Sir, – Eoin Burke-Kennedy’s representation of the State’s planning system (“State’s woefully under-resourced planning system at heart of housing problem”, Business, Opinion, March 27th) prompts the thought that the parliamentary electoral system may be an influence on our chronic national “failure to plan to plan”.
It seems to me that you just don’t see infrastructural failures like ours, across planning, childcare, transport, environmental protection, forestry, etc, in democracies that use “list” electoral systems or a systems of proportional representation single transferable vote (PR-STV) with meaningful thresholds for participation in the legislature. In Norway’s PR-STV system, a threshold of 4 per cent seems to make the legislature a more effective provider of infrastructure.
Likewise Sweden, with a threshold of 5 per cent, exhibits higher-order outputs in infrastructure terms.
The threshold in Dáil Éireann is effectively two-thirds of 1 per cent, which may have the effect of decentering the focus of political effort considerably.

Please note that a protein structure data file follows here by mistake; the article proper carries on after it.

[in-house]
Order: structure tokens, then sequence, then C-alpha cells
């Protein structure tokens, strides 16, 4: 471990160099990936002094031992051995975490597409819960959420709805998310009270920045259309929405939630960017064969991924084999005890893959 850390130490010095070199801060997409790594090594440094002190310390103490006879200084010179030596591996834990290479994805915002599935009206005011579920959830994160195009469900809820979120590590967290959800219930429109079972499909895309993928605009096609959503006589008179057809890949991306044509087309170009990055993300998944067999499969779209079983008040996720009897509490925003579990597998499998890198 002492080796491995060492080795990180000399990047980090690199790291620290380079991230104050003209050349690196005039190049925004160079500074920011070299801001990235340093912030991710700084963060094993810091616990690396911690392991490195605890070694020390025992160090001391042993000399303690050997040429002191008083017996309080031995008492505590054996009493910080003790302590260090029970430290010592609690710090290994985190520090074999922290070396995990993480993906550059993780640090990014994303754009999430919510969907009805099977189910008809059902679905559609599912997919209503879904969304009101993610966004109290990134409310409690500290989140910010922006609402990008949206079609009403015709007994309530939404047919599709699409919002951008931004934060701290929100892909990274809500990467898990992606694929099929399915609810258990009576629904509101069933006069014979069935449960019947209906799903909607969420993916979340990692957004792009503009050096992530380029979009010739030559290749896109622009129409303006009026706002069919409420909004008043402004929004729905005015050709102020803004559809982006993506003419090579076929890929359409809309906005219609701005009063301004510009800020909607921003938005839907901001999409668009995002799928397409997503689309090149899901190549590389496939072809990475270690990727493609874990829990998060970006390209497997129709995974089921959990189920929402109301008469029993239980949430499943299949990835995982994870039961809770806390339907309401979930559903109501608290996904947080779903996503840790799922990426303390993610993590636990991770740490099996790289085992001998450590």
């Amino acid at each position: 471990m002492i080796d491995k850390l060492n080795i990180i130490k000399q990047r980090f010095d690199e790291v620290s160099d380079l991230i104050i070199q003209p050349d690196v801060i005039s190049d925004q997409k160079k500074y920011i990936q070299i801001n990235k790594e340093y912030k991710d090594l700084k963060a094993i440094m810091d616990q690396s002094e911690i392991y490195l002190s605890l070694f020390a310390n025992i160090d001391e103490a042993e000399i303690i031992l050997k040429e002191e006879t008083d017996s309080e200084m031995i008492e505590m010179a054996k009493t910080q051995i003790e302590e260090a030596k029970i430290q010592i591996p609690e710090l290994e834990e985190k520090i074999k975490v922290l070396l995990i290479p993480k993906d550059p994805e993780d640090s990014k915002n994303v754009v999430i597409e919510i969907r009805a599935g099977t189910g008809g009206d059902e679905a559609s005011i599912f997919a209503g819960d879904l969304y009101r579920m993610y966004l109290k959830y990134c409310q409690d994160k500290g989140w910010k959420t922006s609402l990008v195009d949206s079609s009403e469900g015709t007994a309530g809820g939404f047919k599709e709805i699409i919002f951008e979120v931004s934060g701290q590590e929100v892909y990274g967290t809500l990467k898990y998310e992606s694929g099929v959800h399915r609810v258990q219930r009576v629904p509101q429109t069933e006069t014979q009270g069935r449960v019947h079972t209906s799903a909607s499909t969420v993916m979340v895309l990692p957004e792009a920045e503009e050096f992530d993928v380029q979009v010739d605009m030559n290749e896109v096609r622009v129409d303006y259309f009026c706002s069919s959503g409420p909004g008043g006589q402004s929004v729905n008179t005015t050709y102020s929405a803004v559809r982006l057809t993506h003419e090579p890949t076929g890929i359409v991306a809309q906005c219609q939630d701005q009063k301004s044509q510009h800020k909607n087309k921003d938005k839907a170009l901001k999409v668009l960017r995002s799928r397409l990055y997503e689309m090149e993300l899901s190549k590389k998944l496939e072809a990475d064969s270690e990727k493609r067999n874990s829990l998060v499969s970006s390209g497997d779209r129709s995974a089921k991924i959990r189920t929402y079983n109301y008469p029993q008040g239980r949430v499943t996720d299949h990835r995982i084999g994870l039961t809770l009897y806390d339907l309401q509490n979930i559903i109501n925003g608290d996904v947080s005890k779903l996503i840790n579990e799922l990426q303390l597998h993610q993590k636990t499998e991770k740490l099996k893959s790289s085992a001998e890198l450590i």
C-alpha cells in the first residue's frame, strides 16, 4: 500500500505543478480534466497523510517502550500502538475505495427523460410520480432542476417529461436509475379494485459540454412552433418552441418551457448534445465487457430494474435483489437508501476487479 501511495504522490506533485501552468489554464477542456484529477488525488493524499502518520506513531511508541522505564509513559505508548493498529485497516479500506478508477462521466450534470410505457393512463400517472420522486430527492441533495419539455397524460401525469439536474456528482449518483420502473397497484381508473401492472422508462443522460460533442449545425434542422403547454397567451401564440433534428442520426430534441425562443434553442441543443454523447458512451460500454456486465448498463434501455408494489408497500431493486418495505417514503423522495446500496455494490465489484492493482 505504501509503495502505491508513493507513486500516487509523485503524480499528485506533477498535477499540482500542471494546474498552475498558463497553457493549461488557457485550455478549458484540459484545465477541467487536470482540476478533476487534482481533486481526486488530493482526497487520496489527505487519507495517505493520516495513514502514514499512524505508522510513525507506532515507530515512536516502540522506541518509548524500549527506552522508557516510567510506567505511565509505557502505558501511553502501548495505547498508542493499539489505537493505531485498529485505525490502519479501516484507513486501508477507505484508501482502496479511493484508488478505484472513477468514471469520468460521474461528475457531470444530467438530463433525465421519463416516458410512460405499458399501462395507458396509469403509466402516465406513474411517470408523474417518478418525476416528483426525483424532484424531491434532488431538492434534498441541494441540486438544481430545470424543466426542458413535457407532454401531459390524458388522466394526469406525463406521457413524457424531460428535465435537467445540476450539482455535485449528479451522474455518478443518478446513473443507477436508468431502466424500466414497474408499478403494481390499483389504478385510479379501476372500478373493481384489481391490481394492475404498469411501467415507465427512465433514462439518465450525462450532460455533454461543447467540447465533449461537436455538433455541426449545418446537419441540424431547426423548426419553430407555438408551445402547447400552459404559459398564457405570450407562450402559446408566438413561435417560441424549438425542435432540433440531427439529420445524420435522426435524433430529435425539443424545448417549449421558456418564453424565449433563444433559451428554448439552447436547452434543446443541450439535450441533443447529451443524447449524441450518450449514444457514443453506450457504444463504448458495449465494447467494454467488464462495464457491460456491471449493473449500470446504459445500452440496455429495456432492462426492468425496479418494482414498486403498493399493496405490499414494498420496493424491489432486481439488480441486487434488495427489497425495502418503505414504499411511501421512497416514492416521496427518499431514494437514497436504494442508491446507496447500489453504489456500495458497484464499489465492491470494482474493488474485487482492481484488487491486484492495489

In 1982, we had four Independent or “micro-party” legislators; today we have 26, and the number will likely increase until we have at least one such for every constituency.
There are other forms of PR-STV available, arguably forms less damaging to our interests as a society, but the electors who seem to love the current iteration of the system very much wield a veto over any change.
This centenary year of our first peacetime general election might provide an opportunity to reflect on how effectively our parliamentary electoral system serves our infrastructure needs. – Yours, etc,